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Old December 4th 07, 11:36 PM posted to rec.radio.shortwave
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Posts: 6
Default A Beginners Question

I would like to buy a portable shortwave radio with a whip antenna but I've
been holding back because I live in an area that gets mediocre reception on
my Sony reciever's FM tuner from stations 20 miles away; so I'm really
paranoid about buying a portable shortwave radio. My homeowners association
doesn't permit outside antennas. Here are several questions:

1. Can someone recommend a portable shortwave radio for under $200US that
works well.?
2. Can I attach an indoor antenna to improve reception? What brand of
antenna?
3. I've tried several indoor antennas from Radio Shack to improve my FM
reception and none did anything. Can someone recommend a really powerful FM
indoor antenna?

Thanks in advance.
Frank



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Old December 5th 07, 12:40 AM posted to rec.radio.shortwave
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Default A Beginners Question

Frank103 wrote:

I would like to buy a portable shortwave radio with a whip antenna but
I've been holding back because I live in an area that gets mediocre
reception on my Sony reciever's FM tuner from stations 20 miles away; so
I'm really paranoid about buying a portable shortwave radio. My homeowners
association doesn't permit outside antennas. Here are several questions:

1. Can someone recommend a portable shortwave radio for under $200US that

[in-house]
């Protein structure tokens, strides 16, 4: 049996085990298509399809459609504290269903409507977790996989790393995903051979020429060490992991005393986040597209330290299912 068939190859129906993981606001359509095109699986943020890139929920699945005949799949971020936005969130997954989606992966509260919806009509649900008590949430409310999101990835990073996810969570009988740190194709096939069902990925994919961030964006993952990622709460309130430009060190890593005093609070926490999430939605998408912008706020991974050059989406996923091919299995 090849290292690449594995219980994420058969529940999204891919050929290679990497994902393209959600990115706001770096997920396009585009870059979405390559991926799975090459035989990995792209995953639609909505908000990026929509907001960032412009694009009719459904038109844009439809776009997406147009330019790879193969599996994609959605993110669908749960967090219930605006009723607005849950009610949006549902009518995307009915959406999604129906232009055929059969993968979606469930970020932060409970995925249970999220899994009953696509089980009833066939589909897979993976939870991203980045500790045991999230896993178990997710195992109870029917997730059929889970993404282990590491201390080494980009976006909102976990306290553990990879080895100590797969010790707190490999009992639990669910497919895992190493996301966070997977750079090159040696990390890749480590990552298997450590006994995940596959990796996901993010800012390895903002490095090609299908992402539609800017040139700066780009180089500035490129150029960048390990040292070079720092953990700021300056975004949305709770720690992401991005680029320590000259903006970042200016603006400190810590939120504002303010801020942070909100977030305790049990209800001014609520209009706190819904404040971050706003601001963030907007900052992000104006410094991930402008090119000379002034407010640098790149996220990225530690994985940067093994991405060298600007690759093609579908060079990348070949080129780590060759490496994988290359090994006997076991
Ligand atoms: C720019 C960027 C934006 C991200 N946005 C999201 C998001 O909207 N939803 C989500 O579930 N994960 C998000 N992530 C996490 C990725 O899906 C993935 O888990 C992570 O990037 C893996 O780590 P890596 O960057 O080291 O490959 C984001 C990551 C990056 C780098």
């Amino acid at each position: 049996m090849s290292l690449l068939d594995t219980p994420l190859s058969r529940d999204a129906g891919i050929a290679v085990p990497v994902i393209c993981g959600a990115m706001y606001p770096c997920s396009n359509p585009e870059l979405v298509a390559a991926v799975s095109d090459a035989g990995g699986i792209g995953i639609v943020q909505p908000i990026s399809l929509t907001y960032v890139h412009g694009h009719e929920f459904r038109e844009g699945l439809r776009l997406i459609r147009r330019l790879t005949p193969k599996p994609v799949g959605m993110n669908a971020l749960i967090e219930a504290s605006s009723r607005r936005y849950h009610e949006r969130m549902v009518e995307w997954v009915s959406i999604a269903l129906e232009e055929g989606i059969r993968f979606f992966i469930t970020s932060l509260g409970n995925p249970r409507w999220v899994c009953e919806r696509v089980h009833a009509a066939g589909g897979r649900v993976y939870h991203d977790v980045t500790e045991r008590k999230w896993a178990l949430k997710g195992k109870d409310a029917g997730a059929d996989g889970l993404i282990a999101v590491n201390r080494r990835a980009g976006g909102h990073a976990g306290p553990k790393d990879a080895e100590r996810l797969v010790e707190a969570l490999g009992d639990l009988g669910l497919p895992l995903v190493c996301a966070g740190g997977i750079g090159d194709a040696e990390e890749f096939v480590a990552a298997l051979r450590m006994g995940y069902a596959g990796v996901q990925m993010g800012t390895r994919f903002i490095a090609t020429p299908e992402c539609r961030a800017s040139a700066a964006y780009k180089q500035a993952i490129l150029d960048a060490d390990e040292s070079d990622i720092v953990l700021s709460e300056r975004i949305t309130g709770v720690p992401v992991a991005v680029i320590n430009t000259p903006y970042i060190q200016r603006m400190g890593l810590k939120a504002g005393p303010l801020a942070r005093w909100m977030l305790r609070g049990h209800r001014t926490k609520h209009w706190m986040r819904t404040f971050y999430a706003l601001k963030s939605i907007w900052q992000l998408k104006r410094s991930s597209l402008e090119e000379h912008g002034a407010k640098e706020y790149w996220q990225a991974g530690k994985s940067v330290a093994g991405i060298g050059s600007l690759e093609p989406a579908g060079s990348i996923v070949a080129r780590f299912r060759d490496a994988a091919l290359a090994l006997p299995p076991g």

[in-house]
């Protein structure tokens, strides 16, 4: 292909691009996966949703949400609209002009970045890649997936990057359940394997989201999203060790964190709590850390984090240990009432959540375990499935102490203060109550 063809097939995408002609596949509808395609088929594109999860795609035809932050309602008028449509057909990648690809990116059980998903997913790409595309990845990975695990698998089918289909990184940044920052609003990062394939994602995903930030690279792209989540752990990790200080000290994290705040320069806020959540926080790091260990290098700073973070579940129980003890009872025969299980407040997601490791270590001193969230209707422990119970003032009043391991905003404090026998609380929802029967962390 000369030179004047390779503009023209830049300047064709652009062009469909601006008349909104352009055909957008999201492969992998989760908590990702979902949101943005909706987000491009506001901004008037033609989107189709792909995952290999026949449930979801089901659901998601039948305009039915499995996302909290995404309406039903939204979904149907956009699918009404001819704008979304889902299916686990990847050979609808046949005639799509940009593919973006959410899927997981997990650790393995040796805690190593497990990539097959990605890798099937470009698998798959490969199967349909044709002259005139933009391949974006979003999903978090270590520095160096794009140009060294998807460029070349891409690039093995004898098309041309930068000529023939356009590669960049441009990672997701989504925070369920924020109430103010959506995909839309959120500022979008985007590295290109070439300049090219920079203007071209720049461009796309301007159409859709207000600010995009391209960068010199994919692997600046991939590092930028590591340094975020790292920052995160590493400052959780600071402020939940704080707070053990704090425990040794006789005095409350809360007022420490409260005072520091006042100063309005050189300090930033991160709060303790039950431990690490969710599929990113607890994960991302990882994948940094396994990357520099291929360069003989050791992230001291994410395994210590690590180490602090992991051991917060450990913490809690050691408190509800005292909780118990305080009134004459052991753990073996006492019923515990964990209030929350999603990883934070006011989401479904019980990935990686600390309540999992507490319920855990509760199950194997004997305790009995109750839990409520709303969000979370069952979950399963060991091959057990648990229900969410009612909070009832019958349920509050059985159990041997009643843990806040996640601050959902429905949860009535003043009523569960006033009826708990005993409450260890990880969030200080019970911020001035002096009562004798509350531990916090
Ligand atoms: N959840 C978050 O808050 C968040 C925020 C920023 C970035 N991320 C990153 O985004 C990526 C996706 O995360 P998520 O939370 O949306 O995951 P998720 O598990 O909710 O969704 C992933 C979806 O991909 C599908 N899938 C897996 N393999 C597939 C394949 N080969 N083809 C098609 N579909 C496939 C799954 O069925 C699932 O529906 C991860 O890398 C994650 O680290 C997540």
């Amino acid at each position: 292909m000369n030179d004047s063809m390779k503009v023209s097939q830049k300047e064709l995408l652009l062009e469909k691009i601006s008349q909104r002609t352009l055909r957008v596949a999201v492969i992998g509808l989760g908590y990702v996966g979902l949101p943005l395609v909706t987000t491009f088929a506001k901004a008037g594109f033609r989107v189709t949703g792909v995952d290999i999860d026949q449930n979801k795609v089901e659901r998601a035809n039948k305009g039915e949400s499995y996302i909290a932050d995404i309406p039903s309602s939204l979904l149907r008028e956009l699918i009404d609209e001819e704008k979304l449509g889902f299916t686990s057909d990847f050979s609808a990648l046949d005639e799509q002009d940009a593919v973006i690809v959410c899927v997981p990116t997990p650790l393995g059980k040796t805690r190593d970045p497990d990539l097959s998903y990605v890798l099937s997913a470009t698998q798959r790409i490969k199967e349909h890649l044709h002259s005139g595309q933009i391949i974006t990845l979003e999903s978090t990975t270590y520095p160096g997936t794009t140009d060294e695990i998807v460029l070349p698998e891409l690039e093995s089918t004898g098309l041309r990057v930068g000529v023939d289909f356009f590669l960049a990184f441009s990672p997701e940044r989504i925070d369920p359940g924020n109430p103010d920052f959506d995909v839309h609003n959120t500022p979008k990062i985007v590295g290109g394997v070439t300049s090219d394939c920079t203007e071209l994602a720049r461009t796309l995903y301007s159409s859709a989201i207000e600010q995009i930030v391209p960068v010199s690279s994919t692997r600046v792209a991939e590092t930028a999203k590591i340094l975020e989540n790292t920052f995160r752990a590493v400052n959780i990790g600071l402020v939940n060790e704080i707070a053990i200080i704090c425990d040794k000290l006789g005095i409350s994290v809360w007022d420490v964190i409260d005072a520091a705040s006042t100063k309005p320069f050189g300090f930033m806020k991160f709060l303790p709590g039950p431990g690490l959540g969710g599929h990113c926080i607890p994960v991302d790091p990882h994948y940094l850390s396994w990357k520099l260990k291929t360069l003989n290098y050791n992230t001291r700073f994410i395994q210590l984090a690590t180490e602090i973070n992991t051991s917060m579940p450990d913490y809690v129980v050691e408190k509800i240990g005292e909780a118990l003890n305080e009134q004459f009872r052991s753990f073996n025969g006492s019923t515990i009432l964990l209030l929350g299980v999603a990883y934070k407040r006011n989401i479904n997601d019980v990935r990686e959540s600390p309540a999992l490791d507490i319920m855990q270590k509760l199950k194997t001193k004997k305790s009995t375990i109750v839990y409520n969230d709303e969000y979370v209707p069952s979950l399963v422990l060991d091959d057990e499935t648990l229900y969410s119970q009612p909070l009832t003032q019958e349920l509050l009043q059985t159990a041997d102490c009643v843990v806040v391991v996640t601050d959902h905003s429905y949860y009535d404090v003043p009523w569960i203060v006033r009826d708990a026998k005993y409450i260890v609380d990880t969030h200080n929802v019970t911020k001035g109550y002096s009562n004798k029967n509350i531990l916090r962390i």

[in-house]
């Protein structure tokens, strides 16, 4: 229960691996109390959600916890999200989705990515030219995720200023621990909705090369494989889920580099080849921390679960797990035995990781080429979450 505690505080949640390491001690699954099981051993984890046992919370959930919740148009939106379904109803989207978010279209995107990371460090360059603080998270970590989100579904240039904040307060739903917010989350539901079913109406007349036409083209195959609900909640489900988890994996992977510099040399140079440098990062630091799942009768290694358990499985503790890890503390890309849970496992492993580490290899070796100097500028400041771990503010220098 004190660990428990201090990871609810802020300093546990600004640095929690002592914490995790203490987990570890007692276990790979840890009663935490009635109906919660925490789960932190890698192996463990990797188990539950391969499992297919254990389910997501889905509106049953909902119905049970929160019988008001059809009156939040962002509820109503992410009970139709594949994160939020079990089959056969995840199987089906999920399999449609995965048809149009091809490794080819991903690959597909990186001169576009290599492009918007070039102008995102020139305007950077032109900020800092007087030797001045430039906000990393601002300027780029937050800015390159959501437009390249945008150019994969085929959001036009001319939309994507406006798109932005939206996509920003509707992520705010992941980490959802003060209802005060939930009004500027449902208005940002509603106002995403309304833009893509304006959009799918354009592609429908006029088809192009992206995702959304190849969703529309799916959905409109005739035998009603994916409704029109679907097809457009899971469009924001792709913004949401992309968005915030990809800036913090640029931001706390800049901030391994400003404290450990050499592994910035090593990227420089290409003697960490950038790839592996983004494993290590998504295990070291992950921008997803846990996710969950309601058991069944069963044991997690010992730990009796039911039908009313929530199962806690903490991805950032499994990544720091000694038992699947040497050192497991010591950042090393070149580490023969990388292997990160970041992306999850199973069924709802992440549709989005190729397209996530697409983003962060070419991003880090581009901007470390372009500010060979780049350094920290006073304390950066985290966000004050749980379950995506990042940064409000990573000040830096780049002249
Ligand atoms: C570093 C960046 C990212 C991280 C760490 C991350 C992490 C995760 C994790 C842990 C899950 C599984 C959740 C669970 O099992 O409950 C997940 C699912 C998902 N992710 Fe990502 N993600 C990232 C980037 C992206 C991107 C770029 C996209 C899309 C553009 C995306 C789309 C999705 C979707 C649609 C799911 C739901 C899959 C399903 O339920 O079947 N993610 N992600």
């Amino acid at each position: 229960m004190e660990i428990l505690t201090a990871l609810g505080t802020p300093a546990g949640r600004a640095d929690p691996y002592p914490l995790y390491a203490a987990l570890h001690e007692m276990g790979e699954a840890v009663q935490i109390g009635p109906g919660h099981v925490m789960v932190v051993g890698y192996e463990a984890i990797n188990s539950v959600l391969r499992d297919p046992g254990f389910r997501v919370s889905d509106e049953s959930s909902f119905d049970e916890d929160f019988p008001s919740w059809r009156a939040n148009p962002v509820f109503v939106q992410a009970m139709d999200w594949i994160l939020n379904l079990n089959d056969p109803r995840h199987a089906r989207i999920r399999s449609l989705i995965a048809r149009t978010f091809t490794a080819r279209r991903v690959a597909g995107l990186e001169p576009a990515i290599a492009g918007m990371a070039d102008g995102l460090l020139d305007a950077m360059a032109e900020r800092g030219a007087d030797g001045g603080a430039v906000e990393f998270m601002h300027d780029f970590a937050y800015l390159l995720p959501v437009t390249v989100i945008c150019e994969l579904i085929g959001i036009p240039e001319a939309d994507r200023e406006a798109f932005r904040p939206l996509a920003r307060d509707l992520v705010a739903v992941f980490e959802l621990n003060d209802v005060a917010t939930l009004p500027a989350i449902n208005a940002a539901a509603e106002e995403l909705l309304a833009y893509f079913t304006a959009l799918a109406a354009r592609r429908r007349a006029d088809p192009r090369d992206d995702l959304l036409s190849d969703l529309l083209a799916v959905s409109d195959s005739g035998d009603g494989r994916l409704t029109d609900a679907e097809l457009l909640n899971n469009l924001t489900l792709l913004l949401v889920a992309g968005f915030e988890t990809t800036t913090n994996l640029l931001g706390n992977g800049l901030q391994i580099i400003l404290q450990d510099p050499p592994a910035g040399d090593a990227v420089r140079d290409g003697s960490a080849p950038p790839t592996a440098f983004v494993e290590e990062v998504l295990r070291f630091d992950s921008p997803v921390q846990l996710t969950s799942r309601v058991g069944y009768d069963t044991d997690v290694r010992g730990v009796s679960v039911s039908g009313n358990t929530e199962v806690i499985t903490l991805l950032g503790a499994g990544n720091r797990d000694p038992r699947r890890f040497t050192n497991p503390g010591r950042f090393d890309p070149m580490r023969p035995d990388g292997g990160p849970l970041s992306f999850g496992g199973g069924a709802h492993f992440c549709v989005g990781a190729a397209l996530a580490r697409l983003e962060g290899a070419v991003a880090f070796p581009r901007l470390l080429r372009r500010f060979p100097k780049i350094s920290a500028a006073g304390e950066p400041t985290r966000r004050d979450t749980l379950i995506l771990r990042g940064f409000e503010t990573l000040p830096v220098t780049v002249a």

works well.?


Sony 7600GR. Try,
http://www.jr.com/JRProductPage.process?Product=1627439

2. Can I attach an indoor antenna to improve reception? What brand of
antenna?


Yes, for shortwave a 10-20 foot piece of wire can be used. You do not need
to spend a lot of money to get started. If noise is an issue, google
for 'shielded loop antenna'. You can also buy more expensive antennas. Try,
http://www.universal-radio.com/catalog/sw_ant.html


3. I've tried several indoor antennas from Radio Shack to improve my FM
reception and none did anything. Can someone recommend a really powerful
FM indoor antenna?


I doubt anyone really can recommend one that works. However, if the stations
of interest are all in the same direction, you could consider mounting a 5
element yagi antenna for FM in your attic. (If your roof is metal this
probably won't work.) Google for 'fm yagi antenna'.


Thanks in advance.
Frank


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Old December 5th 07, 02:46 AM posted to rec.radio.shortwave
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Posts: 52
Default A Beginners Question

On Dec 4, 3:36 pm, "Frank103" wrote:
I would like to buy a portable shortwave radio with a whip antenna but I've
been holding back because I live in an area that gets mediocre reception on
my Sony reciever's FM tuner from stations 20 miles away; so I'm really
paranoid about buying a portable shortwave radio. My homeowners association
doesn't permit outside antennas. Here are several questions:

1. Can someone recommend a portable shortwave radio for under $200US that
works well.?
2. Can I attach an indoor antenna to improve reception? What brand of
antenna?
3. I've tried several indoor antennas from Radio Shack to improve my FM
reception and none did anything. Can someone recommend a really powerful FM
indoor antenna?

Thanks in advance.
Frank


You didn't tell us what model Sony receiver you are using, and what
type of antenna it has. That can make a big difference in what I
would recommend. Without knowing what you already have, you might
consider the CCRadio-SW, or the equivalent under another brand name.
I have it and have found the FM sensitivity to be outstanding. It
actually gets outstanding reception of stations that come in poorly on
the CCRadio and other radios I have. It is also excellent on MW and
SW. If an analog tuner is okay with you, I don't believe you will be
able to top the CCRadio-SW.